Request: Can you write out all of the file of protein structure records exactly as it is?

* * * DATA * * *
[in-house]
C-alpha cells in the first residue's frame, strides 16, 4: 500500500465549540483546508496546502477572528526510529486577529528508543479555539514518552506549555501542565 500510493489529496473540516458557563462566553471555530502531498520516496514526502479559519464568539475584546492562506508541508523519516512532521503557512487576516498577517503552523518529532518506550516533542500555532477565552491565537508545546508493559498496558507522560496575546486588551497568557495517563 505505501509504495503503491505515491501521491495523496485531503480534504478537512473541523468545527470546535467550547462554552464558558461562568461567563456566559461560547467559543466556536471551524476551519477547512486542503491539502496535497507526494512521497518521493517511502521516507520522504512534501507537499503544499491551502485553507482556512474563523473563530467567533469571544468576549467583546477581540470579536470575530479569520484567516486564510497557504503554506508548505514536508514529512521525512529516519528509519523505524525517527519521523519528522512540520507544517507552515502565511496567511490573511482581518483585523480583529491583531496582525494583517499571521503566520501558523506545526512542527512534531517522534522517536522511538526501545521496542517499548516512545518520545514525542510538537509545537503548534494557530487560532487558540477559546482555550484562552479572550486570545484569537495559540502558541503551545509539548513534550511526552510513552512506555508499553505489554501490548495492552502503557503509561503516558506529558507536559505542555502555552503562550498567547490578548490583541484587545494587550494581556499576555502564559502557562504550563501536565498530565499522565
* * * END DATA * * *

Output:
[in-house]
C-alpha cells in the first residue's frame, strides 16, 4: 500500500465549540483546508496546502477572528526510529486577529528508543479555539514518552506549555501542565 500510493489529496473540516458557563462566553471555530502531498520516496514526502479559519464568539475584546492562506508541508523519516512532521503557512487576516498577517503552523518529532518506550516533542500555532477565552491565537508545546508493559498496558507522560496575546486588551497568557495517563 505505501509504495503503491505515491501521491495523496485531503480534504478537512473541523468545527470546535467550547462554552464558558461562568461567563456566559461560547467559543466556536471551524476551519477547512486542503491539502496535497507526494512521497518521493517511502521516507520522504512534501507537499503544499491551502485553507482556512474563523473563530467567533469571544468576549467583546477581540470579536470575530479569520484567516486564510497557504503554506508548505514536508514529512521525512529516519528509519523505524525517527519521523519528522512540520507544517507552515502565511496567511490573511482581518483585523480583529491583531496582525494583517499571521503566520501558523506545526512542527512534531517522534522517536522511538526501545521496542517499548516512545518520545514525542510538537509545537503548534494557530487560532487558540477559546482555550484562552479572550486570545484569537495559540502558541503551545509539548513534550511526552510513552512506555508499553505489554501490548495492552502503557503509561503516558506529558507536559505542555502555552503562550498567547490578548490583541484587545494587550494581556499576555502564559502557562504550563501536565498530565499522565